With the files in place, we can now generate the certificates:

$ cfssl genkey -initca ca-csr.json | cfssljson -bare ca
$ cfssl gencert -ca ca.pem -ca-key ca-key.pem cert-csr.json | cfssljson -bare client
$ cfssl gencert -ca ca.pem -ca-key ca-key.pem cert-csr.json | cfssljson -bare server

At the end of this, we should have a ca.pem, client.pem and client-key.pemas well as server.pemand server-key.pem, that we’ll need to configure the collector.

Collector configuration

For the agent, we have a pipeline that opens a regular OTLP receiver. As this is deployed alongside the instrumented application, possibly as a sidecar, we won’t require authentication on the receiver side.

On the exporter side, we want every outgoing connection to include a token that should be obtained from Keycloak. We can use the oauth2client extension to obtain those tokens for us, and we refer this authenticator as part of our exporter’s configuration:

Agent’s configuration

On the remote collector side, we expect it to be used only by agents, so, we expose only the OTLP receiver and we set it to require authentication, using our Keycloak as the server that is checking whether the token is valid.

Collector’s configuration

We are now ready to start our remote OpenTelemetry Collector:

otelcol --config config.collector.yaml

Once we see the message “Everything is ready. Begin running and processing data”, we’ll know that the server is properly configured, with the exception perhaps of the auth server endpoint, which is only validated when we process spans.

We now start our agent. Make sure the configuration has a different metrics address port if you are running both the agent and collector on the same node:

otelcol --config config.agent.yaml

Again, once the message “Everything is ready. Begin running and processing data” appears, we know we are ready to test it!

Testing

We need an application that is able to generate traces. If you don’t have an instrumented application yet, you can use the telemetrygen utility, as follows:

telemetrygen traces --otlp-insecure --otlp-endpoint localhost:5317

This will generate one trace with two spans and send to a local OpenTelemetry Collector process (localhost:5317), which is our agent. The agent will export the spans to both the debug exporter and to the remote collector. The following should be seen in the logs:

TracesExporter  {"kind": "exporter", "data_type": "traces", "name": "debug", "resource spans": 1, "spans": 2}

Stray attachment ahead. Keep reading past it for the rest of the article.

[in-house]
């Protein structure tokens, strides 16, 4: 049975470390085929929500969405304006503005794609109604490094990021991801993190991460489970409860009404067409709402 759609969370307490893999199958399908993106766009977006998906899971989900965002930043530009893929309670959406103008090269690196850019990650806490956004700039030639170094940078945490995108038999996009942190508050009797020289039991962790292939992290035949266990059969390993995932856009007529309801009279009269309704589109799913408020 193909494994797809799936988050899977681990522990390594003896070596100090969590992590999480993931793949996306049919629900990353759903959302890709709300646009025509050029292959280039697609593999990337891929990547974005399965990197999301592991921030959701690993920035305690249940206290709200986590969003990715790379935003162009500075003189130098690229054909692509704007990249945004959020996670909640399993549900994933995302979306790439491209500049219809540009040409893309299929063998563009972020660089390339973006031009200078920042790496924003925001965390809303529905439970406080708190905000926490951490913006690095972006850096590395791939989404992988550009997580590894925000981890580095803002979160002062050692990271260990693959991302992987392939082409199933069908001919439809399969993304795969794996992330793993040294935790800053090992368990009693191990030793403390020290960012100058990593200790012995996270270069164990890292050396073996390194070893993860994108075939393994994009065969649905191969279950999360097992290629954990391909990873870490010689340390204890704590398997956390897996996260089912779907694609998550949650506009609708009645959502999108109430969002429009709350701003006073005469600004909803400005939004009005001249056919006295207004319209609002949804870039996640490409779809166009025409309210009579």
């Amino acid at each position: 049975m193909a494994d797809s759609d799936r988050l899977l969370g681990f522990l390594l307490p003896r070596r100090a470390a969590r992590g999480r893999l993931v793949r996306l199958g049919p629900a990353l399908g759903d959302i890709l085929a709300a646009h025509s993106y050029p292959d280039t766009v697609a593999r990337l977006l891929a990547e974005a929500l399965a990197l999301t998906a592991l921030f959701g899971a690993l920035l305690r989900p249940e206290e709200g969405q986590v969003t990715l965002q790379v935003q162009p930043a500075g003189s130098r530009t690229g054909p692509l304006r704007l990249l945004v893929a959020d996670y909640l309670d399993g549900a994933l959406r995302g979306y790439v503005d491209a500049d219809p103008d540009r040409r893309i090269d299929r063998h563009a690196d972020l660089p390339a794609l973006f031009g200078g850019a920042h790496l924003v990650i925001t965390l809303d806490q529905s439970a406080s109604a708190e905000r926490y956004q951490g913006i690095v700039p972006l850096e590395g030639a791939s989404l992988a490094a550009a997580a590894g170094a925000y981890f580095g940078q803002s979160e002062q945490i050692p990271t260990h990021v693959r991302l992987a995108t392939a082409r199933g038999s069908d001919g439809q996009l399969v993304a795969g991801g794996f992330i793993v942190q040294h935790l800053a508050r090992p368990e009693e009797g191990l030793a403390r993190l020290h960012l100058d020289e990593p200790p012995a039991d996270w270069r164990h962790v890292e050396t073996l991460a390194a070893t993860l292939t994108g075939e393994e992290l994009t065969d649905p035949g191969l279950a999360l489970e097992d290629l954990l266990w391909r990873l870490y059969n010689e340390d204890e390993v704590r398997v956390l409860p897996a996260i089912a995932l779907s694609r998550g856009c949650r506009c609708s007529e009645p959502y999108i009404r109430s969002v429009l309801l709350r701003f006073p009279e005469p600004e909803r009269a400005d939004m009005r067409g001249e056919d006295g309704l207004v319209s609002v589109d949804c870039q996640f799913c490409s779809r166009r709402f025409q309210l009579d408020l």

Our remote collector is also configured to export spans to the debug exporter. We should also see the same messages in the logs:

TracesExporter  {"kind": "exporter", "data_type": "traces", "name": "debug", "resource spans": 1, "spans": 2}

We can check our /metrics to validate that we received and exported the spans. Our agent’s metrics live at http://localhost:8988/metrics , while our collector’s live at http://localhost:8888/metrics .

Here are the metrics to check on the agent side:

otelcol_receiver_accepted_spans{receiver="otlp",service_instance_id="f0f27def-4fe0-4a96-804e-c43bef2b06d8",service_name="otelcol-contrib",service_version="0.92.0",transport="grpc"} 2
otelcol_exporter_sent_spans{exporter="otlp/secure",service_instance_id="f0f27def-4fe0-4a96-804e-c43bef2b06d8",service_name="otelcol-contrib",service_version="0.92.0"} 2

On the collector side, here’s what to expect:

otelcol_receiver_accepted_spans{receiver="otlp/secure",service_instance_id="3a752568-b36c-49e4-9810-21ac7c066b2b",service_name="otelcol-contrib",service_version="0.92.0",transport="grpc"} 2
otelcol_exporter_sent_spans{exporter="debug",service_instance_id="3a752568-b36c-49e4-9810-21ac7c066b2b",service_name="otelcol-contrib",service_version="0.92.0"} 2

Once we change our config.agent.yaml to use an invalid secret, we’ll see an error message in the logs, and counters related to the “secure” components should be 0. The error message will be like this:

2024-01-12T17:01:33.797+0100    error   exporterhelper/retry_sender.go:102      Exporting failed. The error is not retryable. Dropping data.    {"kind": "exporter", "data_type": "traces", "name": "otlp/secure", "error": "Permanent error: rpc error: code = Unauthenticated desc = transport: per-RPC creds failed due to error: failed to get security token from token endpoint (endpoint \"http://0.0.0.0:8080/realms/opentelemetry/protocol/openid-connect/token\"); oauth2: \"unauthorized_client\" \"Invalid client or Invalid client credentials\"", "dropped_items": 2}

Wrapping up

We’ve seen that adding authentication to the gRPC receivers from the OpenTelemetry Collector isn’t difficult; it just requires a properly configured authentication server.

--

--

Juraci Paixão Kröhling
OpenTelemetry

Juraci Paixão Kröhling is a software engineer at Grafana Labs, a maintainer on the Jaeger project, and a contributor to the OpenTelemetry project.